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10 Comments. Leave new

  • Octavio Villegas
    January 10, 2020 3:10 pm

    Has this proposed law gone into effect?

  • Yes it will be. I also think it’s possible the provision requiring the DA to place their reason on the record is intended to ensure that narrow interpretation you’re talking about. But, on the record for who I wonder?

    Thanks again.

    • Chase,

      That’s a really good point. The “on the record” part is intended to keep the prosecutors from abusing the exception and give judges an opportunity to ensure that the law is followed in good faith.

      Matthew Weiss

  • Thanks again Matthew, you’ve been very helpful and being able to hear back from someone so quickly, especially on a legal blog is very enjoyable.

    In your interpretation of a narrow exception, then, what is it that leads you to believe that the basis on which a District Attorney can find a 6+ point charge of speeding to be “not waranted” is so limited?

    I’m not sure why, but I immediately imagine a very different situation, perhaps in some nearby county, where the prosecutors will have adopted a sort of resistance to this new law (should it become that):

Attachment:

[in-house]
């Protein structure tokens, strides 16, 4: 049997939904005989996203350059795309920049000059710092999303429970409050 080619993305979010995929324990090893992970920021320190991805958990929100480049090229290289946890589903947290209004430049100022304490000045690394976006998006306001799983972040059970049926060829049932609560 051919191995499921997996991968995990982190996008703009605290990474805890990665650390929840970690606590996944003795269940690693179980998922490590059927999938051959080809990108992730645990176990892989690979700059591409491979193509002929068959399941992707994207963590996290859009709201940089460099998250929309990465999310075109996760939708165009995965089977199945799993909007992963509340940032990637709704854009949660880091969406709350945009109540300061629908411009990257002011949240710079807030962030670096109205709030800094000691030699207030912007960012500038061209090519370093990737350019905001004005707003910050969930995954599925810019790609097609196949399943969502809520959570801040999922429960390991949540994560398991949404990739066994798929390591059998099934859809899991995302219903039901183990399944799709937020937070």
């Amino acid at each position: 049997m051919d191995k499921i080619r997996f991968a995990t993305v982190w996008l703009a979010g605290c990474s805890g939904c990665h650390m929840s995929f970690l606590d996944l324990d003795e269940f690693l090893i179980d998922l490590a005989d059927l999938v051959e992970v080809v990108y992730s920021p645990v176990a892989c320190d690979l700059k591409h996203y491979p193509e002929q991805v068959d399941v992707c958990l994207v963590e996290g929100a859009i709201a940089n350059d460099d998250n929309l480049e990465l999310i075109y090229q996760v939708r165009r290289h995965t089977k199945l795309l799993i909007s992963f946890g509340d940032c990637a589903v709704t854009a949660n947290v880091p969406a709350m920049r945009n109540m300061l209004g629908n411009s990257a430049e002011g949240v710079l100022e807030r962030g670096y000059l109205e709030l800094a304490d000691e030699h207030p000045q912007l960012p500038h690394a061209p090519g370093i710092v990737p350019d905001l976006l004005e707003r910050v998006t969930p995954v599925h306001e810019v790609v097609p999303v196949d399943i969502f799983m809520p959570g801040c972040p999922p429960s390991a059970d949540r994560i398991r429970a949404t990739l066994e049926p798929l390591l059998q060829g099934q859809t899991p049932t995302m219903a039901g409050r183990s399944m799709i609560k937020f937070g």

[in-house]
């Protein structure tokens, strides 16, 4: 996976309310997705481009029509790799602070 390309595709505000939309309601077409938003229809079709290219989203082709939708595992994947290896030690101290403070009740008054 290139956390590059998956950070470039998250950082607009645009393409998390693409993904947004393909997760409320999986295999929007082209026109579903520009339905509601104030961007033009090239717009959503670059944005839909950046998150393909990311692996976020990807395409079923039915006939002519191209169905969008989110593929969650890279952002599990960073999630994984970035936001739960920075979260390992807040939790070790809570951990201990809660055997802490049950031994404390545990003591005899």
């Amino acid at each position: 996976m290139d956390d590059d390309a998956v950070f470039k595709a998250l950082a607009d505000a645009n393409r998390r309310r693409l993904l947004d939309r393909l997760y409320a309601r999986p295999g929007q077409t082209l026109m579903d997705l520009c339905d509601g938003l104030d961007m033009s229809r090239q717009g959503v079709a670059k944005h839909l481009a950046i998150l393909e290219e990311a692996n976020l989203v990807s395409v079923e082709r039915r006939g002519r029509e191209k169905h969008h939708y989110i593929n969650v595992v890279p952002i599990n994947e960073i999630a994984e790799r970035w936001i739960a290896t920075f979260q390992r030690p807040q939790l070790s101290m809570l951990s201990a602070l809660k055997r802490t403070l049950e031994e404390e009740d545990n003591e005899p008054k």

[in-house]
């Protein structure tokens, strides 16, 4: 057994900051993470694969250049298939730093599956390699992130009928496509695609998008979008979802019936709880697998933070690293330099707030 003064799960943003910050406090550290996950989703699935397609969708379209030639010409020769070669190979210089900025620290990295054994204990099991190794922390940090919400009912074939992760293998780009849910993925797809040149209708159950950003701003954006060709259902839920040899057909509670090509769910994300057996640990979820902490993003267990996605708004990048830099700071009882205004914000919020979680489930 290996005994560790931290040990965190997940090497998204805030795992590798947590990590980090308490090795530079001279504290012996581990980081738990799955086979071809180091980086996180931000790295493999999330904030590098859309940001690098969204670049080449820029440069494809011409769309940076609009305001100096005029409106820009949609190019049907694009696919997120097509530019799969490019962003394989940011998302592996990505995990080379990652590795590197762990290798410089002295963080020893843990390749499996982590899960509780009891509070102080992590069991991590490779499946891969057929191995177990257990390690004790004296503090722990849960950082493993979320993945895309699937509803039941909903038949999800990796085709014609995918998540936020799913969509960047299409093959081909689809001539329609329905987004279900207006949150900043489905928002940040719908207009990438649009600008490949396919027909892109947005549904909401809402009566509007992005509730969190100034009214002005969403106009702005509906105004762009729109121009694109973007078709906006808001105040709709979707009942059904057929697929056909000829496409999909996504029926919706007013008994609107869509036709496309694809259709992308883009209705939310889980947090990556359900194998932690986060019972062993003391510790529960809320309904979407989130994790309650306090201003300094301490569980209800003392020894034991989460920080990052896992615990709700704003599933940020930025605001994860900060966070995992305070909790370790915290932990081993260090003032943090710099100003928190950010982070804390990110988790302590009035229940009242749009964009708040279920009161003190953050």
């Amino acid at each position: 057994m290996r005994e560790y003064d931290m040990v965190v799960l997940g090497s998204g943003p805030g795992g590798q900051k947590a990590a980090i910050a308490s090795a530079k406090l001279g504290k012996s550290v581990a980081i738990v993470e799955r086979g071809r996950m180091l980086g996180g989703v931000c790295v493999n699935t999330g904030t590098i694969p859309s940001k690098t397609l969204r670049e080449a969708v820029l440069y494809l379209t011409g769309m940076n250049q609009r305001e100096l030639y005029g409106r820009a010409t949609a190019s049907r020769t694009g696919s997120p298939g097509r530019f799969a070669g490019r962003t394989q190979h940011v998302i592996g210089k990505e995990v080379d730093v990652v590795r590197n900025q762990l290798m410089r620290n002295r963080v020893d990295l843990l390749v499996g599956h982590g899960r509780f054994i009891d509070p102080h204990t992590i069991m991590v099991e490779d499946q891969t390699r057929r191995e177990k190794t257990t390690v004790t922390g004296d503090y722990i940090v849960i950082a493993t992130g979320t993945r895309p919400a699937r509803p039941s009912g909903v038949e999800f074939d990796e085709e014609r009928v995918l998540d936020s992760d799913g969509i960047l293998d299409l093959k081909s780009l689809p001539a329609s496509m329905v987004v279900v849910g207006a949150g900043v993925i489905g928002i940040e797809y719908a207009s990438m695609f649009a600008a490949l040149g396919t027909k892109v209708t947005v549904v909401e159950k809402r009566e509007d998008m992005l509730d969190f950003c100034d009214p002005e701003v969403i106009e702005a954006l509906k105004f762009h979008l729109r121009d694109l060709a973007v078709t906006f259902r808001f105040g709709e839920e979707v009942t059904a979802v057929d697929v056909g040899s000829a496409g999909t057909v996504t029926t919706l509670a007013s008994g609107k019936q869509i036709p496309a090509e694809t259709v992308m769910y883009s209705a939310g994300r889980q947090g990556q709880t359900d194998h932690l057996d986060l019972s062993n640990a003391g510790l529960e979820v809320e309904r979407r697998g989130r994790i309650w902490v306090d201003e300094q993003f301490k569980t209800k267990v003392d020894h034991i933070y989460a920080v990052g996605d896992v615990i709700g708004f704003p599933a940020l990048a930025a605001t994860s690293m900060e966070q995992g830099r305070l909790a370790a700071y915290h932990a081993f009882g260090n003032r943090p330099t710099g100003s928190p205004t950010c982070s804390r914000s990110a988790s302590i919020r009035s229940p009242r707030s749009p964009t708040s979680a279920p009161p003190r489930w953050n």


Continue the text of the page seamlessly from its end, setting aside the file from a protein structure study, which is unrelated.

Joe Smith gets a 6 point speeding ticket in a typical plea-by-mail town. The D.A. gets a letter from Joe’s attorney with a copy of his ticket and certified driving history showing the past 5 years free of any traffic violations whatsoever. If I’m a D.A. in that sort of place, the evidence I have before me is enough to convince me that the charge is “not warranted”, as this is obviously a model citizen. I agree to counsel’s request to have the charge reduced to a 1201a and the local Justice (who also shares my same sentiment) approves. Joe Smith pleads guilty to a 1201a with fine of $100.00 and (still) no state surcharge and the case is closed. We keep the money and the governor can go look elsewhere to fill his budget gaps.